Shampoo color change and getting thin problem.

Hi guys, I need your advice for my shampoo problem. I have philosophy of making my products without colorant at all, but it seems the color change always happened. My formula is as below:

A To 100 Water 
A 0.1 Glycerin
A 0.1 d-Panthenol
A 0.2 Disodium EDTA
A 3 Polyquarternium-7
B 14.3 Sodium Lauryl Ether Sulfate (70%) – 10% active
B 10 Cocamidopropyl Betaine (30%) – 3% active
B 0.5 Decyl Glucoside
B 0.5 PEG-7 Glyceryl Cocoate
B 0.5 Glycol Distearate
C 0.5 PEG-40 Hydrogenated Castor Oil
C 1 Dipropylene glycol
C 1 Polysorbate 20
C 1 Fragrance 
D 0.5 Kemidant L Plus (DMDM Hydantoin + Iodopropylnyl butylcarbamate)
D 0.9 Salt

I have 2 main problem with my formula here. Please not that I kept my product at room temperature, no direct to sunlight

1. The day when I finished making this, it is pure white (no sign of yellow tint at all). However, around 1-2 week later, I compared to the new one I made, the color is slight yellowish. (Although if we do not compare side by side, the yellowish product actually can't be noticed that it has changed color. But if we place it side by side with the freshly made one, it is indeed different).

2. In my formula, I only use salt as the sole thickener. Again first day it is thick and good. However, 1-2 weeks later, I can notice it is thinning and not as thick as the first day it was.
Do salt thickening effect cannot last for 1-2 years?

Thank you and hope to hear your experience guys. 
Warm regards,


  • PerryPerry Administrator, Professional Chemist
    edited March 2021
    What happens to the pH over time?

  • @Perry hi Perry thanks for your reply. I don't have accurate pH meter so I use litmus paper to check the pH. Although the color really changed a lot, from white to yellow/greenish olive, but the pH remains around 5.0-5.5.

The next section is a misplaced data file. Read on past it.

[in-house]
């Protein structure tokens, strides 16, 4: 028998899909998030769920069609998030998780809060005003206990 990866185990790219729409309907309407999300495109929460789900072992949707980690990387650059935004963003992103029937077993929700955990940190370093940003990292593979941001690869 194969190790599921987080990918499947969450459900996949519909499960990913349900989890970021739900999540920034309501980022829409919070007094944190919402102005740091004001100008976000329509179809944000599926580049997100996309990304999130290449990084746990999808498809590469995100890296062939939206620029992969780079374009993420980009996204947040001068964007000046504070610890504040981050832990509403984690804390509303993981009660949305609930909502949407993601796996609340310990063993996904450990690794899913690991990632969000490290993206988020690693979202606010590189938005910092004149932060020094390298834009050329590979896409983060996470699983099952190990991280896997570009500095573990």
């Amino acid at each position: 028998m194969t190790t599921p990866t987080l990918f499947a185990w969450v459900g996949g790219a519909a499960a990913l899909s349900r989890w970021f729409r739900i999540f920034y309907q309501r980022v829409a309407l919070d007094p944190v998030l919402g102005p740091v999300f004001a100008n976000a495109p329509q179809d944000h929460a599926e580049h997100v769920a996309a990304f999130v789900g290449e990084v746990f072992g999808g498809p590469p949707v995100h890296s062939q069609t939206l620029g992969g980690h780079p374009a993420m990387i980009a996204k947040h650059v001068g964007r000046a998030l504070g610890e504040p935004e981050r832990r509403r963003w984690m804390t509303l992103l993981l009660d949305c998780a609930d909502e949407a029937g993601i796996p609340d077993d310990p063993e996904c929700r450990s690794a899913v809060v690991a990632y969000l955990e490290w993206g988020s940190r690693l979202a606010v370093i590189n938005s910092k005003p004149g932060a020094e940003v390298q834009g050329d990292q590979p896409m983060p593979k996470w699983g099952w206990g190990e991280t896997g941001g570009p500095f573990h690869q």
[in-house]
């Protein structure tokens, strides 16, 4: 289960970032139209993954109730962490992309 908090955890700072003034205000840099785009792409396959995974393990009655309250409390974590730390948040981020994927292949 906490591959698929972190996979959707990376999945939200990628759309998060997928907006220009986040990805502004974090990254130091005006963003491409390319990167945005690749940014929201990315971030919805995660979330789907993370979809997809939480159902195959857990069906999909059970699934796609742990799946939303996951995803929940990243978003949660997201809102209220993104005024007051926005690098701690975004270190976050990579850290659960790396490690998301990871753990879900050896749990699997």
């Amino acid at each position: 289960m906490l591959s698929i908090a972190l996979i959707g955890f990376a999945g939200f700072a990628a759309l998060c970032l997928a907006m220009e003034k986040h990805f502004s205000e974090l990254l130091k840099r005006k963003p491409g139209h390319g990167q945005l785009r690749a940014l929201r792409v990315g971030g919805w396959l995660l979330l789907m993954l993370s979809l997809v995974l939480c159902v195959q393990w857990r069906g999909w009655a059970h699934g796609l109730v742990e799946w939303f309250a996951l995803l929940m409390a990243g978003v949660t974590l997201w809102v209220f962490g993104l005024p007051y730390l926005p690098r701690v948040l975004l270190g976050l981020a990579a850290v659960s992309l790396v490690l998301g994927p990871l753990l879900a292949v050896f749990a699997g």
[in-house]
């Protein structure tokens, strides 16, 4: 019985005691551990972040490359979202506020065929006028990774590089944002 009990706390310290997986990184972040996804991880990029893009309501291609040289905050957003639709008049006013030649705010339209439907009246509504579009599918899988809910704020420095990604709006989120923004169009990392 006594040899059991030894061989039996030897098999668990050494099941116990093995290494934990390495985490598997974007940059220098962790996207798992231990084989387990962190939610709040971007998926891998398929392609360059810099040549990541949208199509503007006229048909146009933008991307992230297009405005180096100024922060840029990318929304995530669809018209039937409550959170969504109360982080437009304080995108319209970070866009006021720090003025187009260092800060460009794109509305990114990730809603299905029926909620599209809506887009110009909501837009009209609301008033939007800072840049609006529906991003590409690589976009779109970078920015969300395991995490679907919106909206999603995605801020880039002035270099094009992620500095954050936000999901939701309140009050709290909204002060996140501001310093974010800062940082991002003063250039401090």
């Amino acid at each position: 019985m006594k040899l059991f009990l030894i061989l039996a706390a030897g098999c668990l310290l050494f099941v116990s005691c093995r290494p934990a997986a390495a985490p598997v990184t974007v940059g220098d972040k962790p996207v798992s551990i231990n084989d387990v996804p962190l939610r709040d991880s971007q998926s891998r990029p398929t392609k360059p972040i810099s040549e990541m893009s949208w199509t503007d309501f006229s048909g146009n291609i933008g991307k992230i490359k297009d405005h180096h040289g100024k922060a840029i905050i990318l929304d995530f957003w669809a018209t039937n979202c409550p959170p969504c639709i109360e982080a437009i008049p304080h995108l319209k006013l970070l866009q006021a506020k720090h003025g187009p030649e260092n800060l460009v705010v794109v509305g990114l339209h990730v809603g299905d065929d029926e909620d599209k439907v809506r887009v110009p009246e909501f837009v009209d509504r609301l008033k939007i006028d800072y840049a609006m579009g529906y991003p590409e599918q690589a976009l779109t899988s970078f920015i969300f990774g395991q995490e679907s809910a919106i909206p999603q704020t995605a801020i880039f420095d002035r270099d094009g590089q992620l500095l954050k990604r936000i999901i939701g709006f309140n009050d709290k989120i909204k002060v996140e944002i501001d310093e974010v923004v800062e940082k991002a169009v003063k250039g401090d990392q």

However, I still want to add buffer solution, just in case in period 1 year after when there is pH drift, it will be safe with that buffer.

    Can you teach me how to make easy buffer solution?
    Is 0.2% sodium citrate will work, and at what pH will it maintain the product?

    Thank you and looking forward for your advise 
  • I suspect the cause is due to Hydrolysis of Polysorbate 20 and PEG-40 Hydrogenated Castor Oil. 

    I have experience with PEG-80 sorbitan laurate that will undergo hydrolysis and change color to yellow even at room temperature.
  • @MetalizeMerz do you think i need to remove either 1 of it, or both? Actually i can remove both, because i'm not trying to achieve crystal clear product. But i just want them both to be in my ingredients as they work as good solubilizer and superfatting agent.
  • PEG-7 Glyceryl Cocoate is the only superfatting agent in your formula from my view.
    I just suggest to remove PEG-40 Hydrogenated Castor Oil and Polysorbate 20 in order to confirm the cause of your formula color change.
    (in some case color change is due to impurities from your material also).
  • Bill_TogeBill_Toge Member, Professional Chemist
    the level of polyquaternium-7 (a cationic in a mostly anionic system) seems high, try reducing it
    also, what's the purpose of the dipropylene glycol? glycols, particularly longer-chain ones, thin surfactant systems

    UK based cosmetic chemist with 13 years' experience at the bench. I've worked with pretty much everything apart from pressed powders, soap, solid lipstick and aerosols.
  • @Bill_Toge Thanks for your feedback. My polyquatz-7 active content is 20%. I think it is reasonable right?

    About dipropylene glycols, Yes I know it will cause thinning. But I have tried this, and the salt thickening effect is great enough to achieve the viscosity i desired. The reason i put dipropylene glycol is for plasticizer/enhance the fragrance since it is crucial in my market (we prefer strong aroma). I hope with this dipropylene glycol addition, the fragrance will linger on skin for longer time even after rinse-off. What do you think?

    Thanks so much
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